Sure of the development that would take place in art, he was open to new technologies; but always favoured  guarding individuality and freedom as an artist and never falling prey to mechanization. This is evident from the fact that in 1991 the first ever Computer- based Art was to be held in India, and the nine well- known artists M.F.Hussain, Navjot Altaf, Akbar Padamsee, Manjit Bawa, Prabhakar Barwe, Laxman Shreshtha, Manu Parekh and S.H. Raza were invited for thirty days training course on computer to develop their artwork for a show. When the show traveled to Delhi in February 1993 and held at NGMA, there was an informal discussion with critic Kamla Kapoor. The conversation reflected the views and experiences of Barwe on use of computer technology in art. He welcomed the advancement in art which gave larger scope to artists to express themselves. Reckoning its pros and cons, he alerted artists that it should not be used at the cost of their creative freedom. Barwe expressed his apprehension of being dragged and lost in the vast world of colors, texture and image manipulation that computer offered. So talking about himself he said that he was apprehensive of losing his creative freedom so he decided to restrict himself to two dimensional and graphic possibilities. Due to these technological liberties and scope the Pop Art Movement launched the banal objects of our everyday lives into the realm of fine art. Prabakhar Barwe showed his skill in creating intimacy between these objects and life.

Evidently, his interest in astrological calculation and speculations reflected in his last creations. The possibilities are strong as we take into consideration his last exhibition when he was hospitalized. The exhibition was held at Chemould Art Gallery in the year 1995. It was a group show called 'A Broder Spectrum-II', which had Barwe's five water color paintings painted a few months before he was hospitalized. The images were that of garland of dried leaves, a wrist watch, human skull, envelopes, and a scale were suggestive of his nearing death and projected his sentience of death.

As a painter he won an award instituted by the Japanese newspaper Yoshihari Shimbun. In 1976 he won an award at the annual exhibition of the Lalit Kala Akademi. Towards the end of his life he wrote a book in Marathi called 'Kora (Blank) Canvas', which is the documentation of his feelings, expressions, struggles and satisfaction as an artist.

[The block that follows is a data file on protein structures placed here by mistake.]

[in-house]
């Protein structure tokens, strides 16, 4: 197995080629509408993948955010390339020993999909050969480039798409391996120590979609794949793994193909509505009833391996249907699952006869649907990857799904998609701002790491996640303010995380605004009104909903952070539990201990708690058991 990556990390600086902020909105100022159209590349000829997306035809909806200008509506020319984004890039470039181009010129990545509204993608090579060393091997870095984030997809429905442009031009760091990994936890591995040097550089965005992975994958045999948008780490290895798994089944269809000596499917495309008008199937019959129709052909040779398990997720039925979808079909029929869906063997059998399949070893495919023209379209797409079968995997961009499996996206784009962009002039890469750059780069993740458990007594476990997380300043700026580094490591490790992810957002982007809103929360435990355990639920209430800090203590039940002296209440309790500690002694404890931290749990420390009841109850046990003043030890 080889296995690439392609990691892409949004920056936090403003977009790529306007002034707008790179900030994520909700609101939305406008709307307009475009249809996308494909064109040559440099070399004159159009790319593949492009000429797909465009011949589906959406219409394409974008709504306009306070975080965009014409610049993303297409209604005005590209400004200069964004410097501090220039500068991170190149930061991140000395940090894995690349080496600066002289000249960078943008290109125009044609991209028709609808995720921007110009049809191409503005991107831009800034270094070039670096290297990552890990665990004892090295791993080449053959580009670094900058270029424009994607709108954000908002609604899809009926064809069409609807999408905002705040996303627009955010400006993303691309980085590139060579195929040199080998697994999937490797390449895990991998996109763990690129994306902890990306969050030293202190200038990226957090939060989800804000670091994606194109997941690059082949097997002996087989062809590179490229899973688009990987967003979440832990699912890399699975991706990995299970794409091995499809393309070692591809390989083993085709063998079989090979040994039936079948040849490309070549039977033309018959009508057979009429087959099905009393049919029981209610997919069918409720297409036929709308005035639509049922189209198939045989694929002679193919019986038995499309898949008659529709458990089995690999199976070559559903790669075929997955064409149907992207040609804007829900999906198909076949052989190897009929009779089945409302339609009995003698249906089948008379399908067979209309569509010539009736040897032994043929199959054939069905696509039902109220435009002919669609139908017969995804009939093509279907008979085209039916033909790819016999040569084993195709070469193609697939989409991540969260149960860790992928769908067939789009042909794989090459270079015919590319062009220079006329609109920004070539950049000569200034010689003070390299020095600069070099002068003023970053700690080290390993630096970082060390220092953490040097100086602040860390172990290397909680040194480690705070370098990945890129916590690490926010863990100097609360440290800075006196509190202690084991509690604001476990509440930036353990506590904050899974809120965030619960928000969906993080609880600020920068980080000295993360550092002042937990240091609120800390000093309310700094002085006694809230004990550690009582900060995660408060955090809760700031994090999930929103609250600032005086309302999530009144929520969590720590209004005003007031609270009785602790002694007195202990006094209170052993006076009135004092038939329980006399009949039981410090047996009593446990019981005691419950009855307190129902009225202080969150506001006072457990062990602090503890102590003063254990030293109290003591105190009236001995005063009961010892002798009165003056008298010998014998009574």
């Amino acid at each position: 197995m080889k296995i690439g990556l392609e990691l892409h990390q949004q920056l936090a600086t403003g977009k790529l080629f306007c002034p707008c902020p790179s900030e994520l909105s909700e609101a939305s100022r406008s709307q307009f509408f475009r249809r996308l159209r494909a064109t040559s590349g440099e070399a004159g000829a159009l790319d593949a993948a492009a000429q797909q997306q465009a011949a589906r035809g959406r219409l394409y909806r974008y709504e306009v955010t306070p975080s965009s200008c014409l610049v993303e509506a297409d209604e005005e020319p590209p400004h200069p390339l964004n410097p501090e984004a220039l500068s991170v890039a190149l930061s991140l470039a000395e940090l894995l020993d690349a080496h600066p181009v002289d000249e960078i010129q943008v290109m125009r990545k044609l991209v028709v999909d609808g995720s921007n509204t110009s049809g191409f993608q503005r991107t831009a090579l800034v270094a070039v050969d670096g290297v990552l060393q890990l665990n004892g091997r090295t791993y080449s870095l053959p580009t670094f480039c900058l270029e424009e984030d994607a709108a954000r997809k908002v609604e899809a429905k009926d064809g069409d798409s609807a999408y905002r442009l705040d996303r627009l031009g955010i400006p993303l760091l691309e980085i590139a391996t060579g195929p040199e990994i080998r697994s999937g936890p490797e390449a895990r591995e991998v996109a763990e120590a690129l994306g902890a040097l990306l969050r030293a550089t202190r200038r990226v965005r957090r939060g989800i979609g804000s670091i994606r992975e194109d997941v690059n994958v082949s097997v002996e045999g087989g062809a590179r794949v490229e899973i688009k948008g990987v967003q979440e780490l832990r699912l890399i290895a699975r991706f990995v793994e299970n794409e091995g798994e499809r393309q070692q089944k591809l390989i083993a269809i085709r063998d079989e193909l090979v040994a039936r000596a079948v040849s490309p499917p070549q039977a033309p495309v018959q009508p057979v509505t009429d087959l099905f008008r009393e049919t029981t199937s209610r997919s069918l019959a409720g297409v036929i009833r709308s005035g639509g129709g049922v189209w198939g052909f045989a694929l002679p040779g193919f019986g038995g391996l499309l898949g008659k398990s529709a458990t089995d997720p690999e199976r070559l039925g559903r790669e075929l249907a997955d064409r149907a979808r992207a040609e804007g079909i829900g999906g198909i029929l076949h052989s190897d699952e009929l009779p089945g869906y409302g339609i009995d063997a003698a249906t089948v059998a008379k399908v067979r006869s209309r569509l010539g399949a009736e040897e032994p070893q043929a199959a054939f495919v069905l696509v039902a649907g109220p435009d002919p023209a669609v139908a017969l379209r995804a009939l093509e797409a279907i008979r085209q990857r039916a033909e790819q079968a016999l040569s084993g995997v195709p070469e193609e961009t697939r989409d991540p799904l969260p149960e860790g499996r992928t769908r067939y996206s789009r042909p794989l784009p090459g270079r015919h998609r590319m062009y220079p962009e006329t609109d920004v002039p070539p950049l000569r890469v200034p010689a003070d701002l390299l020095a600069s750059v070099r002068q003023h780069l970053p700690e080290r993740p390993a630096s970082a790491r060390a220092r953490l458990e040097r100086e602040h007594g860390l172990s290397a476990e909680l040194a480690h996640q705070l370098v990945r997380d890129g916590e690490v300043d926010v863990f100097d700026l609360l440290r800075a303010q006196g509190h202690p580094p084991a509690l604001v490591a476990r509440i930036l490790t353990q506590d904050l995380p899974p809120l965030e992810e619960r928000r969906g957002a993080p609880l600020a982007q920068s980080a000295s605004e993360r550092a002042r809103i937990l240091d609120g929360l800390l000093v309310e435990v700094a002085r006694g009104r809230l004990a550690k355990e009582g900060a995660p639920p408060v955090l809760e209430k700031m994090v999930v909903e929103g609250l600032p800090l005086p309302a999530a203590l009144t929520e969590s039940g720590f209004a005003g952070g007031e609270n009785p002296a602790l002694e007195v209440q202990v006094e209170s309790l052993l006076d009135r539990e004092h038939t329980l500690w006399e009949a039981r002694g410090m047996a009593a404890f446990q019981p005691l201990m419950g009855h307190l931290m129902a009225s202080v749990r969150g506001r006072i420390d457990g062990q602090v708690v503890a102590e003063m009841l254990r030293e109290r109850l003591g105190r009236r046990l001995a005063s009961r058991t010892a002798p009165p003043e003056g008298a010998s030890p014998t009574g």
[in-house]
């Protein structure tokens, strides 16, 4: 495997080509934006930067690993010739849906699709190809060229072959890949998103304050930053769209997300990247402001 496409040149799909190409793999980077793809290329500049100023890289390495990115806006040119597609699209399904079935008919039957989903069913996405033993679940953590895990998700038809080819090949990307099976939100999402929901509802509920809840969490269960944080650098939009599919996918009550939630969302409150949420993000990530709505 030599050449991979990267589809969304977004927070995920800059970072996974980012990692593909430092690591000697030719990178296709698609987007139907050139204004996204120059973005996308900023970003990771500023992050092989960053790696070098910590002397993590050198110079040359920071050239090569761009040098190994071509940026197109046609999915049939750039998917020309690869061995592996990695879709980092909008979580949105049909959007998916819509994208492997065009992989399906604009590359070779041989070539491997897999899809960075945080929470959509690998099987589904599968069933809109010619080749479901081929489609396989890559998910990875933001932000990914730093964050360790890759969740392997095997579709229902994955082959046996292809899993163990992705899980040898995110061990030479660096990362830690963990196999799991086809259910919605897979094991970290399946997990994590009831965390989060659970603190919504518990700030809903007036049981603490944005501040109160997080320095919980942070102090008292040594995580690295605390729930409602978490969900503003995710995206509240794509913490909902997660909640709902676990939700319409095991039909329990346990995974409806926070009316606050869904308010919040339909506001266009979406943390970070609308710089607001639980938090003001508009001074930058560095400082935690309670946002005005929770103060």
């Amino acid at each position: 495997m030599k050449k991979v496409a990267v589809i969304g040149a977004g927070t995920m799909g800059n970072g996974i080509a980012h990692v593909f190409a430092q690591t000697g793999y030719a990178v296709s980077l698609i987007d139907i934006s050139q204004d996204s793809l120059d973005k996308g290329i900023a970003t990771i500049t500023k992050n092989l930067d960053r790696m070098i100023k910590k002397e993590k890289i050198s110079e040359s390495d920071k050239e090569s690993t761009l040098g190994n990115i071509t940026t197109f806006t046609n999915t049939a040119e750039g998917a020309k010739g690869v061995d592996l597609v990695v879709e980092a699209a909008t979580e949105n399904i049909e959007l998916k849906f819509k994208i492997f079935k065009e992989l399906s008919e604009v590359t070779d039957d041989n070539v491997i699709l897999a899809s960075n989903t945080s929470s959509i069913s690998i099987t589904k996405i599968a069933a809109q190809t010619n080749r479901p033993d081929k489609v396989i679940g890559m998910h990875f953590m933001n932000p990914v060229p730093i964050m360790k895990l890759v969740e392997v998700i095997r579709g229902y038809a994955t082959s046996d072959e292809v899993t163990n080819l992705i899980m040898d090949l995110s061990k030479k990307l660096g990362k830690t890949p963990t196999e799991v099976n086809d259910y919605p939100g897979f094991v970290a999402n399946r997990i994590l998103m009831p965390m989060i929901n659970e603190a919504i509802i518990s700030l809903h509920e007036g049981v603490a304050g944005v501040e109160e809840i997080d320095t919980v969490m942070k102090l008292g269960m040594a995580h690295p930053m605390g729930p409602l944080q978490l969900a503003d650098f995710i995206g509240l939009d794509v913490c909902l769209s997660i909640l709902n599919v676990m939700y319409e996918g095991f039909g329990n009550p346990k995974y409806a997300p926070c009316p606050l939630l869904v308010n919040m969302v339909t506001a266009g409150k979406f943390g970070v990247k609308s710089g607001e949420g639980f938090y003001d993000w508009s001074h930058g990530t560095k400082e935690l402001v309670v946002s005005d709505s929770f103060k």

Truly, a great artist who taught us to be sensitive, to perceive beyond physical appearance, put breath in inanimate things and made us think beyond set meanings.

153 Years Old yet Young at Heart: Mumbai's Sir JJ School of Art

The trance aura at another corner, the liveliness and argumentative atmosphere at one corner and faces that are lost in their own world of creativity hurrying to put their thoughts on canvas, sculpt it or express it through various means like installations or other medias.

Sir JJ School of Art bustles with liveliness and youthful enthusiasm day in and day out. It has miraculous effect and it charms you so much that you get attracted to its buzzing activities in one corner

One of the oldest institutions, Sir JJ School of Art is located in city of Mumbai. It was founded in March 1857 named after Sir Jamsatjee Jeejeboy who donated 100, 000 rupees for its endowment. It is beautiful with vast campus full of foliage, age old trees and neo -gothic architecture, heritage buildings standing strong with the modern architecture, and the grand interiors with artistic setup at every nook and corner. Other than this treasure it has the tradition of having the best Indian creative minds who have stirred the world with their creations.